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DDES walks the green building talk

Summary

More than just another regulatory agency: DDES walks the green building talk

Story

Taxpayer savings are just a few of the benefits for King County residents as a result of recent energy and sustainability improvements at the county's Department of Development and Environmental Services (DDES) building at 900 Oakesdale Ave. S.W. in Renton.

The facility recently made a number of upgrades to building operations and maintenance processes that helped earn a High Energy Star rating as set by the United States Green Building Council. The rating is the first step in the process for earning a Leadership in Energy and Environmental Design (LEED) certification, which can be earned for developing high-performance, sustainable buildings. DDES is also testing a plug-in hybrid electric vehicle for field work.

Economic, Environmental, Social benefits

Improvements in energy performance are already being realized at the Renton facility, with the recent move to a four-day-per-week work schedule. The building's energy performance rating provided by Portfolio Manager, a joint program of the United States Environmental Protection Agency and Department of Energy has risen three points since December to its current level of 85. This rating indicates that the building performs better than 85 percent of all similar buildings nationwide.

DDES has set out to attain LEED-Silver certification for its ongoing operations at the Renton facility. The 74,280 square-foot building, with over 300 King County employees, is also home to a Department of Assessments field office and Community Environmental Health.

Over the next six to eight months, a team of stakeholders will make additional improvements in building maintenance policies and procedures with the goal of cutting costs and reducing the overall environmental impact of the building, and also providing a more comfortable and healthful indoor environment for employees and visitors. The certification builds on the green construction and building maintenance techniques promoted through the Department of Development and Environmental Services' (DDES) permit process - many of which have come to life in the agency's daily operations.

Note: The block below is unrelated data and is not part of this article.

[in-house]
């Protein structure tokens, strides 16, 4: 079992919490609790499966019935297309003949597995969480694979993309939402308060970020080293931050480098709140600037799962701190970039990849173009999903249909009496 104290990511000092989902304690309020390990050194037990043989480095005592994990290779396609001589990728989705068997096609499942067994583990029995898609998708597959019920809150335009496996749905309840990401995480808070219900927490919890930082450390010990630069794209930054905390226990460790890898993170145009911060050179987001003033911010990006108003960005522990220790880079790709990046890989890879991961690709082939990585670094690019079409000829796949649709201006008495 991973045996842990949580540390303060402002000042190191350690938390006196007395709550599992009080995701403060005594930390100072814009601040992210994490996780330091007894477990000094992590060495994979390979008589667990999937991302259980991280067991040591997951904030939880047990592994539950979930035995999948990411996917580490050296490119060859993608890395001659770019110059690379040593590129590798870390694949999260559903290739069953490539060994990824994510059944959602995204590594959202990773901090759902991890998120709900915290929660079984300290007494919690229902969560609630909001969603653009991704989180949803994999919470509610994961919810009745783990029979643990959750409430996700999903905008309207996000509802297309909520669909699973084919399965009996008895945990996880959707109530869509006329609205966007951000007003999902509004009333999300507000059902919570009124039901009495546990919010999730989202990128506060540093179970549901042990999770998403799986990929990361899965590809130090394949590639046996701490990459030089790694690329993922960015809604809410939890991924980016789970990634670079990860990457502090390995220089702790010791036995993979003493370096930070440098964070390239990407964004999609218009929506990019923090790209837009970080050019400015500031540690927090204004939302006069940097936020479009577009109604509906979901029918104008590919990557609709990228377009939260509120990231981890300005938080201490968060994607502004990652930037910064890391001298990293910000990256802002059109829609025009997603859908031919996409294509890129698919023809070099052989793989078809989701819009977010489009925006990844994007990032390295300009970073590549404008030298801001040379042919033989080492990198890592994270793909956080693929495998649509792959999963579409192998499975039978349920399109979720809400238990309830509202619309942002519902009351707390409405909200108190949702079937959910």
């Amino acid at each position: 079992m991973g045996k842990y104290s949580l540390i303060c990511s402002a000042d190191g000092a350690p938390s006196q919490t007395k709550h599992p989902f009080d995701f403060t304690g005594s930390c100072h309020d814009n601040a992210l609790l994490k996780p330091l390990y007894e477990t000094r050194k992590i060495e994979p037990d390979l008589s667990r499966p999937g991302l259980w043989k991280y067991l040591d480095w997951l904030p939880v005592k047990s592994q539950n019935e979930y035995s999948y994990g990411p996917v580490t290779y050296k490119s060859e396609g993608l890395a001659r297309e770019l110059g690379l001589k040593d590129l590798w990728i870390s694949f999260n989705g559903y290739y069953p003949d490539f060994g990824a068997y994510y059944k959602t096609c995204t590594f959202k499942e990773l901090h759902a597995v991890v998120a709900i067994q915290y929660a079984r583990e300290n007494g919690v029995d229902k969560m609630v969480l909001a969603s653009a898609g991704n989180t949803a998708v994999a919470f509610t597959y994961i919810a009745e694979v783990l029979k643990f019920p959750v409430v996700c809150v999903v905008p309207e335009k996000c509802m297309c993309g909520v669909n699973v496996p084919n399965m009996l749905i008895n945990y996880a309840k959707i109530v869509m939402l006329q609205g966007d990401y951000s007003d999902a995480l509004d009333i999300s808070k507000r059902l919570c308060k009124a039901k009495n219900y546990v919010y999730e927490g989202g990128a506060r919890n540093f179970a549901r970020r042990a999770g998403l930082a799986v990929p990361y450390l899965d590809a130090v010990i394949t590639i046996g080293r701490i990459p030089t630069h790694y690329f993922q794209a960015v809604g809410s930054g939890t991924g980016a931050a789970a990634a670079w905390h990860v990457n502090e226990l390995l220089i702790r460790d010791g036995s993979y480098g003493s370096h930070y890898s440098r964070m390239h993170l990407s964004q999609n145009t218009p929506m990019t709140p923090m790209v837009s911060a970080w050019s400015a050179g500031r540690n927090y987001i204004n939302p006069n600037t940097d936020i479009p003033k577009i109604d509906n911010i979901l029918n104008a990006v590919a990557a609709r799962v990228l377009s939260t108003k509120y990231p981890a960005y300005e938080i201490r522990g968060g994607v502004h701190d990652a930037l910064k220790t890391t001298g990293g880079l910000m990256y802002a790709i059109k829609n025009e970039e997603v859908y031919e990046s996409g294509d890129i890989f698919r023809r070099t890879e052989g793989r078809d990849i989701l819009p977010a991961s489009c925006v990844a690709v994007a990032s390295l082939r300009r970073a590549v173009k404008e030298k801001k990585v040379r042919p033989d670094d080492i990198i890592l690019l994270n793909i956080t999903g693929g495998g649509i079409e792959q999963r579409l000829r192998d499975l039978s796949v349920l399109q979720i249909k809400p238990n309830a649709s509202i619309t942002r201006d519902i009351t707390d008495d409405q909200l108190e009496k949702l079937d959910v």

"We are realizing tangible environmental and economic benefits for the county through these projects," said DDES Deputy Director Joe Miles. "LEED certification for the DDES/Black River building is an example where 'green equals green,' meaning, doing the right thing environmentally will also save DDES taxpayer dollars in the form of reduced energy costs."

Hybrid-Electric Vehicles

In addition to the LEED-Silver certification efforts, Critical Areas field staff have also been testing a plug-in hybrid electric vehicle for field work. King County has converted four existing Toyota Priuses to Plug-in hybrid-electric vehicles as part of a joint research project with Idaho National Labs and three other regional agencies: the City of Seattle, the Port of Seattle, and the Puget Sound Clean Air Agency. The DDES Critical Areas Section is testing one of these four vehicles to assess their effectiveness for field work throughout unincorporated King County. This research will collect valuable performance data that will lead to better electric vehicle technology.

Plug-in hybrid electric vehicle (PHEV) technology has the potential to dramatically reduce harmful greenhouse gas emissions by moving vehicles away from gasoline and fossil fuels to cleaner alternative energy. The Puget Sound region is well suited to spearhead the use of electricity as a clean alternative energy source because much of the electricity produced in this region comes from hydropower.

"DDES is proud to test and demonstrate the newest technologies associated with environmental protection in the context of building and land use," said DDES Director Stephanie Warden. "Our use of the hybrid-electric vehicle in the field is providing very useful data that will eventually revolutionize the transportation industry and helps us better understand what residents face in working to reduce the environmental impacts of projects. This also relates to building and land use because materials must be moved over large distances to support the construction and development of all kinds."

Additional detail can be found in the current edition of the DDES Newsletter www.kingcounty.gov/property/permits/publications/QNews.aspx.

For additional information, please contact Paula Adams, Public Information and Records Officer, at paula.adams@kingcounty.gov or 206-296-6682.